The sale of petitioners' stock in Cate Equipment is reflected in a written agreement, separate and distinct from the written agreement entitled "Agreement Not To Compete." The language of the latter document clearly reflects that its import and purpose was to obligate petitioners not to compete with the various business activities of Cate Equipment for a period of 5 years after selling their stock in and after terminating their relationship with Cate Equipment.
Many of petitioners' factual allegations are completely unsupported by and contrary to the evidence. Specifically, petitioners allege that, independently of both agreements, after the sale of their stock they never intended to compete with Cate Equipment, and therefore the covenant not to compete should be ignored. Petitioners also allege that, contrary to their original intentions, soon after the sale petitioner Kent L. Brown in fact became an independent salesman and competed with Cate Equipment in violation of the terms of the covenant not to compete, but that by continuing to pay petitioners the $31,860 per year the purchasers of petitioners' stock disregarded any rights they had under the covenant not to compete. In sum, petitioners allege (without any factual support in the record) that all parties to the sale of petitioners' stock in Cate Equipment disregarded the covenant not to compete and that therefore the Court should do likewise.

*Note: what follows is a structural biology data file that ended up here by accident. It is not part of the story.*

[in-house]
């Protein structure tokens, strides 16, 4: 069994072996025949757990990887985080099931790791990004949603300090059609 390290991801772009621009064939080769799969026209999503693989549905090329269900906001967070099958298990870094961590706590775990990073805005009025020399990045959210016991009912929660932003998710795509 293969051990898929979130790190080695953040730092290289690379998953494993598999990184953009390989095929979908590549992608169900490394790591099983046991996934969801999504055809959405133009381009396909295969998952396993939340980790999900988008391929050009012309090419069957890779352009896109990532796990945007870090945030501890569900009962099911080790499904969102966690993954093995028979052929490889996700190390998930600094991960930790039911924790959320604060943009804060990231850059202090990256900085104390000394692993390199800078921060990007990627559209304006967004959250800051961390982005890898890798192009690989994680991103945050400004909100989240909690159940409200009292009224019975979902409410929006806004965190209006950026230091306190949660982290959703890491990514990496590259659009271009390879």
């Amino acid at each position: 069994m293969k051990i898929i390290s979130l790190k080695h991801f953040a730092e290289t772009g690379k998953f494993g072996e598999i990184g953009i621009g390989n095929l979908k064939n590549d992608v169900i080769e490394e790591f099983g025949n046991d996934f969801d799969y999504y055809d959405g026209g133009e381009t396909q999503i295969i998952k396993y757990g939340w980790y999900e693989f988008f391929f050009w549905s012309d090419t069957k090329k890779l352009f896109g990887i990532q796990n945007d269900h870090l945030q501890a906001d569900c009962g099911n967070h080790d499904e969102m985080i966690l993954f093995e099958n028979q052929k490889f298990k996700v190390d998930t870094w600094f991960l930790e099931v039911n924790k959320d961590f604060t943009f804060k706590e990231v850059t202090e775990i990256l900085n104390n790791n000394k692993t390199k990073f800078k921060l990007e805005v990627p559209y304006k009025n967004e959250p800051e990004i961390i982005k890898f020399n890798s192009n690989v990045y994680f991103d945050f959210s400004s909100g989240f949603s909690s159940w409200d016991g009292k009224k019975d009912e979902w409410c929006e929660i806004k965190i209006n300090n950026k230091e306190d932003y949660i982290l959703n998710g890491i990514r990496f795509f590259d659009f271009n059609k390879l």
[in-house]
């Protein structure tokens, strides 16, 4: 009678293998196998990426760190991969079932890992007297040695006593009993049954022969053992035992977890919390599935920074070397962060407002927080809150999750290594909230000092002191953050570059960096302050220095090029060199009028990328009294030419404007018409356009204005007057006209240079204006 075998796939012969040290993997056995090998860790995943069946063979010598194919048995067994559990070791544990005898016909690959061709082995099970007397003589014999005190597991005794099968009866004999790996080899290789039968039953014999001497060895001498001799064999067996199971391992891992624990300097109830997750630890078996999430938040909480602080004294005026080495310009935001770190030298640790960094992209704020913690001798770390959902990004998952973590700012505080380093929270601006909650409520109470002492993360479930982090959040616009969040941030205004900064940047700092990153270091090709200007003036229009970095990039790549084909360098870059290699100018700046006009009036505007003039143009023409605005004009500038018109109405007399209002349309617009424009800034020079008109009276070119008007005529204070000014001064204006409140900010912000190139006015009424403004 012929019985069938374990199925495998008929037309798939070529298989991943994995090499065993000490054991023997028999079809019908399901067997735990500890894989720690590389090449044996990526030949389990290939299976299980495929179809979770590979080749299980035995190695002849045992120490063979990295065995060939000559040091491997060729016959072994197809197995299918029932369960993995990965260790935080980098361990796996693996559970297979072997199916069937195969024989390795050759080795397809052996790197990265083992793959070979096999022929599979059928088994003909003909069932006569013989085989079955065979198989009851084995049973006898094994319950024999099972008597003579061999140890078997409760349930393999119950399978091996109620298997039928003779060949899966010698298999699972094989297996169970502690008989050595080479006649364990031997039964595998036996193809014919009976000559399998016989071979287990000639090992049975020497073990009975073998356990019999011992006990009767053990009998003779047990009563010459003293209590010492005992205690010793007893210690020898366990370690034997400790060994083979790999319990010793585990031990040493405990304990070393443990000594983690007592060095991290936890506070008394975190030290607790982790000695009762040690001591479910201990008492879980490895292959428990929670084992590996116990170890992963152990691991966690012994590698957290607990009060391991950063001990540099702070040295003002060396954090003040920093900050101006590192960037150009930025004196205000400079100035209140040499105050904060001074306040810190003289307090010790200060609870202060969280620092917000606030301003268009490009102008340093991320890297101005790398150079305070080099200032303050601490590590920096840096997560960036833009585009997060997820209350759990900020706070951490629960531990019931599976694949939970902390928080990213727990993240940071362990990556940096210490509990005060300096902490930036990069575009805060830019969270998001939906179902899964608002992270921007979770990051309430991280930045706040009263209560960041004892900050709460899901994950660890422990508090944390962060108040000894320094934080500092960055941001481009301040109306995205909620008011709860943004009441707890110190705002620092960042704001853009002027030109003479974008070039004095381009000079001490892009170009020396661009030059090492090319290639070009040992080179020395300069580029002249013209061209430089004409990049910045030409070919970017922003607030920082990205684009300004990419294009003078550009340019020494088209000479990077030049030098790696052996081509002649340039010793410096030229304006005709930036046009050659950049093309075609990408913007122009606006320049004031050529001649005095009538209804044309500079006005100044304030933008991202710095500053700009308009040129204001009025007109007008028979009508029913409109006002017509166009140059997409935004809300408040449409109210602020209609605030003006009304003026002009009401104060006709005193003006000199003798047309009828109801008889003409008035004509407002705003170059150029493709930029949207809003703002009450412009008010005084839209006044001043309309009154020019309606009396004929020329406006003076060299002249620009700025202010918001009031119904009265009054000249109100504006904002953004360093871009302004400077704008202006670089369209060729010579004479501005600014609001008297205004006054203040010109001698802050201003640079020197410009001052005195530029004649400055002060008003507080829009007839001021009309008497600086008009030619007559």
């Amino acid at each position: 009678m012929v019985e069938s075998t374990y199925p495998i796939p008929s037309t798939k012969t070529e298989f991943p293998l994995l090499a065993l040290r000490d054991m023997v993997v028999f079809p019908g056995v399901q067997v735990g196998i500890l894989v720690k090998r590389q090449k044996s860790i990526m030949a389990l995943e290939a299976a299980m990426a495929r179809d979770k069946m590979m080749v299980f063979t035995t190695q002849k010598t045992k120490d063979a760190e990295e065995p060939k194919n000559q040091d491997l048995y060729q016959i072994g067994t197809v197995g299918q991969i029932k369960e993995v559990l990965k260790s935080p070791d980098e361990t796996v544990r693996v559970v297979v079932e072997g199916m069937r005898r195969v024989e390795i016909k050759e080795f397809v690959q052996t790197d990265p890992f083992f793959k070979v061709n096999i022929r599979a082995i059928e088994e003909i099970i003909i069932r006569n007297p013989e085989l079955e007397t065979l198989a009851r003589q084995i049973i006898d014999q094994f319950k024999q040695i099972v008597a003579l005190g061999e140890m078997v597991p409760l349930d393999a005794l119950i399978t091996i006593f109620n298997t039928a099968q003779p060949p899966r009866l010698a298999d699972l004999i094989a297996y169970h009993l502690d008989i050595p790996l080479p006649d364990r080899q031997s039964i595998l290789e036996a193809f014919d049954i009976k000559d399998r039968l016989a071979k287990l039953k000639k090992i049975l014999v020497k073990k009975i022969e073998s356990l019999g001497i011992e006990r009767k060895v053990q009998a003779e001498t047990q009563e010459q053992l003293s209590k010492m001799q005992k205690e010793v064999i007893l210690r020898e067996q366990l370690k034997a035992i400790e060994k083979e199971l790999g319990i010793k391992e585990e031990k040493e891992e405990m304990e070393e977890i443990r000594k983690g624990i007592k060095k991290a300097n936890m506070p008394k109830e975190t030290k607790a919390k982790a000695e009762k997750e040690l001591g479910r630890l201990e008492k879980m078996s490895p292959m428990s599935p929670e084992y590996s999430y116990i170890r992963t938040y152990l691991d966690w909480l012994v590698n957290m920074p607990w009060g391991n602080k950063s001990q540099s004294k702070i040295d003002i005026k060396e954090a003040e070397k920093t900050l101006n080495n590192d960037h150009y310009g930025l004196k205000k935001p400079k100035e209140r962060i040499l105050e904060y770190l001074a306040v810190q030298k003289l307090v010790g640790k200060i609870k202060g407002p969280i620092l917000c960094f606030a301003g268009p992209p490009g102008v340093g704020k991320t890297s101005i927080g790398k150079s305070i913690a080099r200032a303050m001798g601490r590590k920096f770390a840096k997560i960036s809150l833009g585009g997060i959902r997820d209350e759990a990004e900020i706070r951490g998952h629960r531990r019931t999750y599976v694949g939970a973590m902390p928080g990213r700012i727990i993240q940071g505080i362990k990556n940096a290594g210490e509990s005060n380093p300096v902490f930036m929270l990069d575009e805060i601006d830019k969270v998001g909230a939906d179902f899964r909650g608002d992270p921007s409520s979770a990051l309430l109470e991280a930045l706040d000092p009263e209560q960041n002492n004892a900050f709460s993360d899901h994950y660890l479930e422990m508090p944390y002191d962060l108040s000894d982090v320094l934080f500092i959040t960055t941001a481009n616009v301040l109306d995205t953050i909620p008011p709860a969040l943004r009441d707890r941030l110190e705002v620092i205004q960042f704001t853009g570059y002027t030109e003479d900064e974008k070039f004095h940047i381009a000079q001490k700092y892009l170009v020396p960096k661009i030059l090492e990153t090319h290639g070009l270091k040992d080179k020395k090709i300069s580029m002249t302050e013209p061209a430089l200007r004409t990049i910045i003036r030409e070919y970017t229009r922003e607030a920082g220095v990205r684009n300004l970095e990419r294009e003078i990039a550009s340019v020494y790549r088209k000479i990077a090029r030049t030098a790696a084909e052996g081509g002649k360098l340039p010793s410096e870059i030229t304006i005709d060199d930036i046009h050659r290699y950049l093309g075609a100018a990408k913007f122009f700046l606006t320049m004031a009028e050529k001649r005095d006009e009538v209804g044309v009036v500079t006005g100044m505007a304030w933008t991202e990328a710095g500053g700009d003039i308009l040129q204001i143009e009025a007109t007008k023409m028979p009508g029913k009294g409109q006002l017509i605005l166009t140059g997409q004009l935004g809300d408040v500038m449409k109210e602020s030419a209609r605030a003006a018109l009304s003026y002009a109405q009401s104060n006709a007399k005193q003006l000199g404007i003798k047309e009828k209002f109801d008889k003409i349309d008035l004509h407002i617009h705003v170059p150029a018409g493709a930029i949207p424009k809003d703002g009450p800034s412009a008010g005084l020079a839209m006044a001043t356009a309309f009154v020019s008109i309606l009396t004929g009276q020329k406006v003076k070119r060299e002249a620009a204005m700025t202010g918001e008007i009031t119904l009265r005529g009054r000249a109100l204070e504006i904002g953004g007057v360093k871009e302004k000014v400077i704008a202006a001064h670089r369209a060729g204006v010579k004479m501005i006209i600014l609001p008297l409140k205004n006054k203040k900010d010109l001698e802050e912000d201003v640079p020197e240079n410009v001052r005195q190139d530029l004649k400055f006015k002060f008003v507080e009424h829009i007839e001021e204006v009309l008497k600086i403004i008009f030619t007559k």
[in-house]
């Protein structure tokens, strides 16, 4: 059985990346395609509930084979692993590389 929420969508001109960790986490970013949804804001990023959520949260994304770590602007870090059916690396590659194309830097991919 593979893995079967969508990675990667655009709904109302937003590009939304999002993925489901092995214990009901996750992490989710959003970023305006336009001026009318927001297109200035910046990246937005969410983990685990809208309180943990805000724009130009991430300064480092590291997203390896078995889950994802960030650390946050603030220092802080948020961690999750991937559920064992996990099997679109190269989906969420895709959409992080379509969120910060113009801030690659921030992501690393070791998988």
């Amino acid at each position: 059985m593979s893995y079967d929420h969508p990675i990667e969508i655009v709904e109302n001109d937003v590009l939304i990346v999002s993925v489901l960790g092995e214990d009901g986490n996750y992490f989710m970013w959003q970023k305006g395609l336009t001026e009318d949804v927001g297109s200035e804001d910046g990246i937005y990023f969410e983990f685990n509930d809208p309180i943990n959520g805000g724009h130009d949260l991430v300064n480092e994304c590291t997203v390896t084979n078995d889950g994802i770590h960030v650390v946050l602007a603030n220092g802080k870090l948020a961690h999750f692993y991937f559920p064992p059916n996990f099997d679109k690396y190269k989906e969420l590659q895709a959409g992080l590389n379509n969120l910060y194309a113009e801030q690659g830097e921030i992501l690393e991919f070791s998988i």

Petitioners allege further that certain language in the first "whereas" clause of the agreement reflecting the covenant not to compete (namely, that petitioner "Kent L. Brown * * * has been fully knowledgeable with the company's business, operation, territories, customers, etc.") indicates that the payments to petitioners constituted payments for goodwill associated with petitioners' stock interest in Cate Equipment. We disagree. Rather than goodwill, such language suggests to us the precise reason a covenant not to compete was entered into.
In Yandell v. United States, supra, the Ninth Circuit affirmed per curiam the holding of the trial court in that case ([62-2 USTC ╤ 9599] 208 F.Supp. 306 (D.Or. 1962)) to the effect that the payments in question constituted payments for a covenant not to compete, not payments for goodwill. After noting that the payments were described in the agreement between the contracting parties as payments for a covenant not to compete, the Ninth Circuit made the following pertinent statement:
A witness's testimony * * * in direct conflict with the provisions of a written instrument is of little weight. * * * [ Yandell v. United States, supra at 142, quoting from the trial court's findings reported at [62-2 USTC ╤ 9599] 208 F.Supp. at 309.]
This statement is particularly apropos to our evaluation of the evidence in the instant case wherein petitioners, based on completely unsupported factual allegations, are asking us to disregard the express terms of the agreement reflecting the covenant not to compete.
The evidence before us is overwhelming that the $31,860 paid to petitioners each year constituted amounts paid for a covenant not to compete. We so hold.
Decision will be entered under Rule 155.